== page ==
Professor Thomas Risse
Otto Suhr Institute for Political Science
Freie Universität Berlin
14195 Berlin, Germany
Professor Dr. Ellen M. Immergut
Philosophische Fakultät III
Institut für Sozialwissenschaften
Dear Professors Risse and Immergut,
I write on behalf of the Middle East Studies Association’s Committee on Academic Freedom to express our concern over developments related to the Department of Politics and Government at Ben-Gurion University of the Negev. As you may be aware, the Israeli Council of Higher Education’s Sub-Committee for Quality Assessment has recently recommended that new students not be allowed to register in the Department of Politics and Government, thereby effectively closing it. (http://www.haaretz.com/opinion/politics-in-academia-1.464374) We call upon you, as members of the international committee whose report has been used as a basis or justification for this drastic and troubling move, and as the two members who were chosen to oversee the department’s implementation of the committee’s recommendations, to intervene without further delay.
MESA was founded in 1966 to promote scholarship and teaching on the Middle East and North Africa. The preeminent organization in the field, MESA publishes the International Journal of Middle East Studies and has nearly 3000 members worldwide. MESA is committed to ensuring academic freedom of expression, both within the region and in connection with the study of the region in North America and elsewhere.
We are aware of the major criticisms included in the international committee’s report on the department as well as of your subsequent, favorable view of the steps taken by the Department in a very short period of time in response to those criticisms. The department’s move to hire new faculty in the fields of comparative politics, quantitative methods, and political theory was in keeping with your committee’s recommendations. In addition, it had announced plans for 2013-14 to hire a Europeanist to strengthen the political science component of its offerings. Given how slowly the wheels of academe often turn, such swift responses to address the department’s weaknesses indicate a serious desire on the part of faculty and administration to improve and move forward.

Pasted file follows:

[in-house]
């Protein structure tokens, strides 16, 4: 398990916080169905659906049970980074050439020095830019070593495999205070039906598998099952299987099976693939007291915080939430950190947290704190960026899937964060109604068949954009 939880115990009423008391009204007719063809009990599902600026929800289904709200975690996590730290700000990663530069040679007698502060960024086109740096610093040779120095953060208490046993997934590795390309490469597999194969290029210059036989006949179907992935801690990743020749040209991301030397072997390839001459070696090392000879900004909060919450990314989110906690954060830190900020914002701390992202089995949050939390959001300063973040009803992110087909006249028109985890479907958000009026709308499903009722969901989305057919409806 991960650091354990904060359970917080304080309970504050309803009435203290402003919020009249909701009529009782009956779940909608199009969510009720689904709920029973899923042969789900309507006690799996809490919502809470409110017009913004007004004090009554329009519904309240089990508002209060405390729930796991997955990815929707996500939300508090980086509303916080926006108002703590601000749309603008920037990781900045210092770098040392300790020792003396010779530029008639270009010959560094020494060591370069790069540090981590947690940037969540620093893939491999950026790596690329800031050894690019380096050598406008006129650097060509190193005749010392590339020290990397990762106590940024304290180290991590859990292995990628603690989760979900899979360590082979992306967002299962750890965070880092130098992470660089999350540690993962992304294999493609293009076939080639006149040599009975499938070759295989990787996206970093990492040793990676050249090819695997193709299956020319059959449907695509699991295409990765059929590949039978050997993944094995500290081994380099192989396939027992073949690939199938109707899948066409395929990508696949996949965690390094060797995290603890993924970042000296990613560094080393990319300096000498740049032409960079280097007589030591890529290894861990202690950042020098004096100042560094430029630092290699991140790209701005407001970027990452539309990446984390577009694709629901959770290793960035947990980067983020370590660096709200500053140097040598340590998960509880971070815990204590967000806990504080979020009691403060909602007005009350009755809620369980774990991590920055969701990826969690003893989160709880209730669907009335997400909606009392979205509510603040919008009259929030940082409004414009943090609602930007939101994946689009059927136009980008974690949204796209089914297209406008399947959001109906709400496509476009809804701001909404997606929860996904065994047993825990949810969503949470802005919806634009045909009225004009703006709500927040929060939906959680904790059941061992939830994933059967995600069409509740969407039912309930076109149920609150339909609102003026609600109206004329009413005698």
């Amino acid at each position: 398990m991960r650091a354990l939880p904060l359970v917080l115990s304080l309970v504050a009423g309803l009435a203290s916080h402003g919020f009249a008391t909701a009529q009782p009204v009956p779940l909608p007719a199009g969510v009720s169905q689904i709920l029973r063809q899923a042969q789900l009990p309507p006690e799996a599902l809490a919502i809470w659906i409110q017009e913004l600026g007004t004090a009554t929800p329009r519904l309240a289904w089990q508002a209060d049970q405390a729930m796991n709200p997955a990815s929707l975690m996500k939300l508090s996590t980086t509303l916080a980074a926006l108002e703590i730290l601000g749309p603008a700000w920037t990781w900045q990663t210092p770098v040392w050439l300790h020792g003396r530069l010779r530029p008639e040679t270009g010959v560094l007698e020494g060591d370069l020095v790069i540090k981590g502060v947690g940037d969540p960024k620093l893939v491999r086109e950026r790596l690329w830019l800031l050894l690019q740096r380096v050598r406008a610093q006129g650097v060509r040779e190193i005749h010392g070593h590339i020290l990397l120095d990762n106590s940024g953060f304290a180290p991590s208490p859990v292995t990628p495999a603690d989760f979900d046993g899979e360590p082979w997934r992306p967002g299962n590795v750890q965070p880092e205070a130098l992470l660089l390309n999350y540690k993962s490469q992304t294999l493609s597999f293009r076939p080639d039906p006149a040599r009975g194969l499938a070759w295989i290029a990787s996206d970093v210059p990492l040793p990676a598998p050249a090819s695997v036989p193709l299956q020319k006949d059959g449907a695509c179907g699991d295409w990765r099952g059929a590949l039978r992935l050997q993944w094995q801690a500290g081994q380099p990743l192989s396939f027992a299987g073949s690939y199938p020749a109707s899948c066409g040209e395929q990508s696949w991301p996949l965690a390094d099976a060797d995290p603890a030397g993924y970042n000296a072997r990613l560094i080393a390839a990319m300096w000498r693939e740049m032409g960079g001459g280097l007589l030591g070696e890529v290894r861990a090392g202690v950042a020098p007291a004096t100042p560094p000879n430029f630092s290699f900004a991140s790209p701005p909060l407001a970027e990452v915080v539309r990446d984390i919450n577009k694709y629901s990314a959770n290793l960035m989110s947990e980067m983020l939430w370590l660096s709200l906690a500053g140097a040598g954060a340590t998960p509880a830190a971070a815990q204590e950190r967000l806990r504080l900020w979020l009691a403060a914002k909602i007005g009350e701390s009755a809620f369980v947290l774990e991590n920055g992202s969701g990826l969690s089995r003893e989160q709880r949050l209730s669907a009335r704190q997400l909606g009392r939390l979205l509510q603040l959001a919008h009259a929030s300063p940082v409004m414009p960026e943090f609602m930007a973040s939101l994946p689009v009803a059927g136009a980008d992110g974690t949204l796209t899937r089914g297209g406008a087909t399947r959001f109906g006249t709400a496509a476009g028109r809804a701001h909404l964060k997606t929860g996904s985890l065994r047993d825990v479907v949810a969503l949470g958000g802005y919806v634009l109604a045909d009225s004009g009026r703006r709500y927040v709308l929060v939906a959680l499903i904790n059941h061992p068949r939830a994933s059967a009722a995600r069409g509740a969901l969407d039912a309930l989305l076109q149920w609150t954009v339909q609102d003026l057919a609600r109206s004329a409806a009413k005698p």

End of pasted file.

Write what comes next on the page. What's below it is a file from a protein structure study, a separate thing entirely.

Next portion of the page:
We are also aware that you have continued to stress your recommendation “that the department should increase its diversity in terms of methods and theoretical orientations in future recruitments…” Yet, surely the fact that more remains to be done after such a short period of time should not be allowed to serve as a justification for the closure of the department. Indeed, given the current climate in the academy in Israel, the fact that the Israeli Council for Higher Education is poised to take such a drastic step suggests to us that the motives have less to do with concern for academic rigor, and more to do with a desire to silence voices that are deemed politically problematic.
Given that you have repeatedly pronounced favorably on the steps taken so far by the Department of Politics and Government at Ben-Gurion University, we appeal to you to intervene with the Israeli Council of Higher Education to endorse the positive steps taken by the department to date and to express your concerns over the Council’s closure decision. Time is of the essence, as a final decision is expected shortly after Yom Kippur.
Fred M. Donner
Professor of Near Eastern History, University of Chicago
cc: Dr. Rivka Carmi, President, Ben Gurion University
Professor Dani Filc, Chair, Department of Politics and Government, Ben-Gurion University
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